[Bernhard von] Bulow, the man who was supposed to solve Germany's international problems, was an amusing, charming, cultivated, and clever career diplomat. He was also intensely ambitious and, like his new master, Wilhelm, lazy. ... Over the years, Bulow had gained a deserved reputation among his colleagues for being devious, untrustworthy and slippery as an eel, said [Frederick von] Holstein who initially considered him a friend. "Bernhard von Bulow," wrote Holstein in his diary, "is clean-shaven and pasty, with a shifty look and an almost perpetual smile. Intellectually plausible rather than penetrating. He has no ideas in reserve with which to meet all contingencies, but appropriates other people's ideas and skillfully retails them without acknowledging the source."

When she's not mocking her actors, MacMillan describes the long series of late 19th and early 20th century "crises" over trade, colonies, and military alliances through which European states maneuvered. She quotes one of her actors, the English Foreign Secretary, Sir Edward Grey, about this sequence of nearly-missed conflicts:

"The consequences of such a foreign crisis do not end with it. They seem to end, but they go underground and reappear later on." The powers had fresh reasons to mistrust each other, and key decision-makers and their publics were closer to accepting the likelihood of war. ...

In 1914, according to MacMillan, accumulated humiliations, misunderstandings and some real conflicts of imperial interests turned the assassination of an Austrian Crown Prince who nobody much liked by a Bosnia anarchist in Sarajevo into the proximate cause of the Great War. She is caustic about this causes belli.

That gave Austria-Hungary, as happens surprisingly often in international relations, power over its stronger partner. By 1914 Germany's leaders felt that they had little choice but to support their ally even as it pursued dangerous policies, much as the United States continues to support Israel or Pakistan today.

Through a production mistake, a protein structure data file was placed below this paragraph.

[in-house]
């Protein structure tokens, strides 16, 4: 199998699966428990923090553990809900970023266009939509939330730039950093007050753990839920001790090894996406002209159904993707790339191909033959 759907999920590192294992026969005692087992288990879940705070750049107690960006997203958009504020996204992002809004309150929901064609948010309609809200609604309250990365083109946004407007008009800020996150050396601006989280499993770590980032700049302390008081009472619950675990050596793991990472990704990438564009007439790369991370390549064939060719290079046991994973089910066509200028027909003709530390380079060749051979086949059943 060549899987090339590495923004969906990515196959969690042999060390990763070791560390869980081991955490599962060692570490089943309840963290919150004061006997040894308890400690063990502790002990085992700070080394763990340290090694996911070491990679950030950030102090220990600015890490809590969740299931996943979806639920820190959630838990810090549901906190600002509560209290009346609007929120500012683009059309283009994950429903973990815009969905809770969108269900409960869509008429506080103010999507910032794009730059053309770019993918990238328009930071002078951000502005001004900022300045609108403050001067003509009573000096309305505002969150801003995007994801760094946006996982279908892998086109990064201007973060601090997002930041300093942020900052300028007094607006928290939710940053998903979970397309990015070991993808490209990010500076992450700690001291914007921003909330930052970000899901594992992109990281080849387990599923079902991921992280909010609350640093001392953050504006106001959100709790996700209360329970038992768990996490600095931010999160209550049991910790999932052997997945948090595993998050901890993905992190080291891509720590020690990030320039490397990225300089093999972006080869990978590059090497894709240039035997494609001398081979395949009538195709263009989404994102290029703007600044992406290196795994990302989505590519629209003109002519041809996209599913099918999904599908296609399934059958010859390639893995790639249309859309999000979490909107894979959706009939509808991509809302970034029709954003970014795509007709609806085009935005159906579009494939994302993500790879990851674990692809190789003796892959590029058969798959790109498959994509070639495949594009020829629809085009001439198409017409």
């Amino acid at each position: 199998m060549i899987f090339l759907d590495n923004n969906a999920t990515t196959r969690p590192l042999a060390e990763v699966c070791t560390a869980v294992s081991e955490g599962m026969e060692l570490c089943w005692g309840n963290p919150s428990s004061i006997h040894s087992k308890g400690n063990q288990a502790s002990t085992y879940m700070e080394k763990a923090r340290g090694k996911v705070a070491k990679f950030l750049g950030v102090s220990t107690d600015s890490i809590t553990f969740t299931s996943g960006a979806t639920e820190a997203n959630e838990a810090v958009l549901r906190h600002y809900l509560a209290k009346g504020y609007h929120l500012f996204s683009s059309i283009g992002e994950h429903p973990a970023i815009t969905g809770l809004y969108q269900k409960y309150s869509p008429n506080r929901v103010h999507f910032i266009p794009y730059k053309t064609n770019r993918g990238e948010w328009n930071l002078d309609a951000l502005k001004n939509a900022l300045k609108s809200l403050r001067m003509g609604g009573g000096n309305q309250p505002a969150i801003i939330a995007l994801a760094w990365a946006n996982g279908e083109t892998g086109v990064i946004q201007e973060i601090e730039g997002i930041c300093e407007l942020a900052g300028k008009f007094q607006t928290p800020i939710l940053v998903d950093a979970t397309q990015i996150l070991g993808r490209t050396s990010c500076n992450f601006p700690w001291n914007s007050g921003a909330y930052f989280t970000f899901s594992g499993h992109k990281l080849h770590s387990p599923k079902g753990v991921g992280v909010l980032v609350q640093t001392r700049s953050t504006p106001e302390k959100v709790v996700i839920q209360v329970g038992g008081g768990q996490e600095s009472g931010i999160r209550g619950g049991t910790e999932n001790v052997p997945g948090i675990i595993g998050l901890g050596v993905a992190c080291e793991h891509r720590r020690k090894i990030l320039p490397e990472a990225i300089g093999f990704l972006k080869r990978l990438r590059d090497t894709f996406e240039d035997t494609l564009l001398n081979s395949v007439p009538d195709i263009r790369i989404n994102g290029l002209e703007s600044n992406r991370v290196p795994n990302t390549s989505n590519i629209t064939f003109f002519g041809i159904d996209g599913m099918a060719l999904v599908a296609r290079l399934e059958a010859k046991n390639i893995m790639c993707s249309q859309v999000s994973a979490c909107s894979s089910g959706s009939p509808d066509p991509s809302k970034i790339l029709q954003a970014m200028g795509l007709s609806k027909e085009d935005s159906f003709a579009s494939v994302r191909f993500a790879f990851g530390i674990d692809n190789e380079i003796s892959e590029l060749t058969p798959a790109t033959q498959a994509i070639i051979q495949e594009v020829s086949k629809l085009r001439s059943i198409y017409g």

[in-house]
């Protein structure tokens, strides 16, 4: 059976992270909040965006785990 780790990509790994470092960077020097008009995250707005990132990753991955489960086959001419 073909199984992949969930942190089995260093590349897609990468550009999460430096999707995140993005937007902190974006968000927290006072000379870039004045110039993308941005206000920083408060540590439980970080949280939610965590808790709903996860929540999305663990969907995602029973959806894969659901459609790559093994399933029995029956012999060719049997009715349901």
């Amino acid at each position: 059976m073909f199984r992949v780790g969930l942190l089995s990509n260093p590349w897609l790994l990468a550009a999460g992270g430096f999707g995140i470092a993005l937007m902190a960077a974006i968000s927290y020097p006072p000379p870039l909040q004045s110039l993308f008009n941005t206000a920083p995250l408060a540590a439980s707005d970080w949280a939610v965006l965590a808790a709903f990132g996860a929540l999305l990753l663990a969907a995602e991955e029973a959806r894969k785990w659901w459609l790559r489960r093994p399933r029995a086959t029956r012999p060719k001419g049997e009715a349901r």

In the end she gently blames the men who went to war and suggests we should do better:

We must remember, as the decision makers did, what had happened before that last crisis of 1914 and what they had learned from the Moroccan crises, the Bosnian one, or the events of the First Balkan Wars. Europe's very success in surviving those earlier crises paradoxically led to a dangerous complacency in the summer of 1914 that, yet again, solutions would be found at the last moment and the peace would be maintained.

And if we want to point fingers from the twenty-first century we can accuse those who took Europe into war of two things. First, a failure of imagination in not seeing how destructive such a conflict would be and second, their lack of courage to stand up to those who said there was no choice left but to go to war. There are always choices.

I'm not, ultimately, an enthusiast for "great man" history. But this is a wonderful telling, much deeper than my summary, without the dry heaviness of many historical recitations. This is, after all, a terrible saga of human folly. MacMillan's volume probably shouldn't be anyone's sole source for the origins of World War I, but it certainly deserves to be a major source. And reading it is delightful.

1 comment:

Hattie said...

As she points out, the data barely exists to measure what "public opinion" might have been in these countries at the time.
I've been reading Kraus's The Last Days of Mankind, and he answers some of the questions about what public opinion was in Germany and Austria. Most people were ignorant and uninformed thanks to a press that cared only about selling papers and for whom personalities and good stories always trumped reality.